Sunday, January 15, 2012

A Guest Post by Anna: A Literary Canon of Women Writers, Part Fifteen: The Twenty-First Century

Echidne's note: Earlier parts of this series can be found here: Part 1, Part 2, Part 3, Part 4 ,Part 5, Part 6, Part 7,Part 8, Part 9, Part 10, Part 11, Part 12,Part 13 and Part 14

Indira Goswami (14 November 1942 – 29 November 2011), known by her pen name Mamoni Raisom Goswami and popularly as Mamoni Baideo, was an Assamese editor, poet, professor, scholar and writer. She was the winner of the Jnanpith Award (2001) and Principal Prince Claus Laureate (2008).

A celebrated writer of contemporary Indian literature, her works include include Pages Stained With Blood (2001, a novel that depicts the Sikh massacre in Delhi in the aftermath of the assassination of the Indian Prime Minister Indira Gandhi in June 1984) , The Moth Eaten Howdah of the Tusker (2004, a novel about the beginning of independence for India), and The Man from Chinnamasta (2005, a novel opposing animal sacrifice.)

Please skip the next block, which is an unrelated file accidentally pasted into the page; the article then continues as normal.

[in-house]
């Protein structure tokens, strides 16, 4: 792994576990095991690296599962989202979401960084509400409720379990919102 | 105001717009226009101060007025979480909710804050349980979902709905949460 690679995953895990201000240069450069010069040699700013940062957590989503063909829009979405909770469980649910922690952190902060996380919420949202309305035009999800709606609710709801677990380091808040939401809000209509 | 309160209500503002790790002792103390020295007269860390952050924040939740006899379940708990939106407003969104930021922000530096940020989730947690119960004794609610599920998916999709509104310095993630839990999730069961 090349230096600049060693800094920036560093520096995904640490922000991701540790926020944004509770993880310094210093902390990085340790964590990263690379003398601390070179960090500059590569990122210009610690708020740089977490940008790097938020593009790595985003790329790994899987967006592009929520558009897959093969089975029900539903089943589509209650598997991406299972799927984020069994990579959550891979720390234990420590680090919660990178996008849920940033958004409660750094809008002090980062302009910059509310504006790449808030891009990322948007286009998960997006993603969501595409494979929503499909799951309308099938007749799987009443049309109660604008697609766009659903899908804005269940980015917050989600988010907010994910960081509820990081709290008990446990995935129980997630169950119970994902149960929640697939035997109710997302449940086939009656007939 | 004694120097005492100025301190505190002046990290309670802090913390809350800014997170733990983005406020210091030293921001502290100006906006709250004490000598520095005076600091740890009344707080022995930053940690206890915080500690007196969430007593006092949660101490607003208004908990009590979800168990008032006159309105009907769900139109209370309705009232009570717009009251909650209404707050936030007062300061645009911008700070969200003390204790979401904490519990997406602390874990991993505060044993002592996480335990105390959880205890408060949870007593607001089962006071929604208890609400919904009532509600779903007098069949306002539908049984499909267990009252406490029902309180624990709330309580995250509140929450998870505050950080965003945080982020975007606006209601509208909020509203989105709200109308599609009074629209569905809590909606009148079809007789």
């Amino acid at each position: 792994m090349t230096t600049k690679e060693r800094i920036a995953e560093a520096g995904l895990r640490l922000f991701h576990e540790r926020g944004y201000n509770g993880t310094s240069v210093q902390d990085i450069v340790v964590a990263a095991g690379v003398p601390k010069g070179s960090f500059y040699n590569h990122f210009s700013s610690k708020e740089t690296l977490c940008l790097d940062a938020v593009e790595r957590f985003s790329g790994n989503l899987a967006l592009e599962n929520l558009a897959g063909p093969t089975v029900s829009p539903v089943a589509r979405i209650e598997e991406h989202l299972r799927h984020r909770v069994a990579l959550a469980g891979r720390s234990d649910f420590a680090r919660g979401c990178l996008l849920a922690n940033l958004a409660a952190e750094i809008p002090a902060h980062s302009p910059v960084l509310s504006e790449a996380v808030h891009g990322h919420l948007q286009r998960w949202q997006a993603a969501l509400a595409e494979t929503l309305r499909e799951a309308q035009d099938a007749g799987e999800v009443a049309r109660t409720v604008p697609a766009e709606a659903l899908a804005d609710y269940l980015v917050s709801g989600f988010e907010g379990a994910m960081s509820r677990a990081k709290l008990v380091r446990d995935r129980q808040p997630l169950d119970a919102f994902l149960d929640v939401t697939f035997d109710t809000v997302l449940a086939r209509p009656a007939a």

These are widely available in English.

Zadie Smith (born on 25 October 1975) is a British novelist. To date she has written three novels. In 2003, she was included on Granta's list of 20 best young authors.

Her most famous novel is White Teeth (2000), which focuses on the later lives of two wartime friends - the Bangladeshi Samad Iqbal and the Englishman Archie Jones - and their families in London. The book won multiple honors, including the 2000 James Tait Black Memorial Prize for fiction, the 2000 Whitbread Book Award in category best first novel, the Guardian First Book Award, the Commonwealth Writers First Book Prize, and the Betty Trask Award. Time magazine included the novel in its TIME 100 Best English-language Novels from 1923 to 2005. It is widely available in English.

Téa Obreht (born Tea Bajraktarević on September 30, 1985) is an American novelist of Bosniak/Slovene descent, born in Belgrade, Yugoslavia, now Serbia.

Her debut novel, The Tiger's Wife (2011), won the 2011 Orange Prize for Fiction, making her the youngest novelist ever to win the prize. The novel features a young doctor's relationship with her grandfather and the stories he tells her. These stories concern a "deathless man" who meets him several times in different places and never grows old, and a deaf-mute girl from his childhood village who befriends a tiger that escaped from a zoo. This novel is widely available in English.


So that concludes my literary canon of women writers. However, there are undoubtedly many worthy women I didn't have the time or knowledge to cover. Please feel free to add your suggestions in the comments. I hope you have enjoyed this series.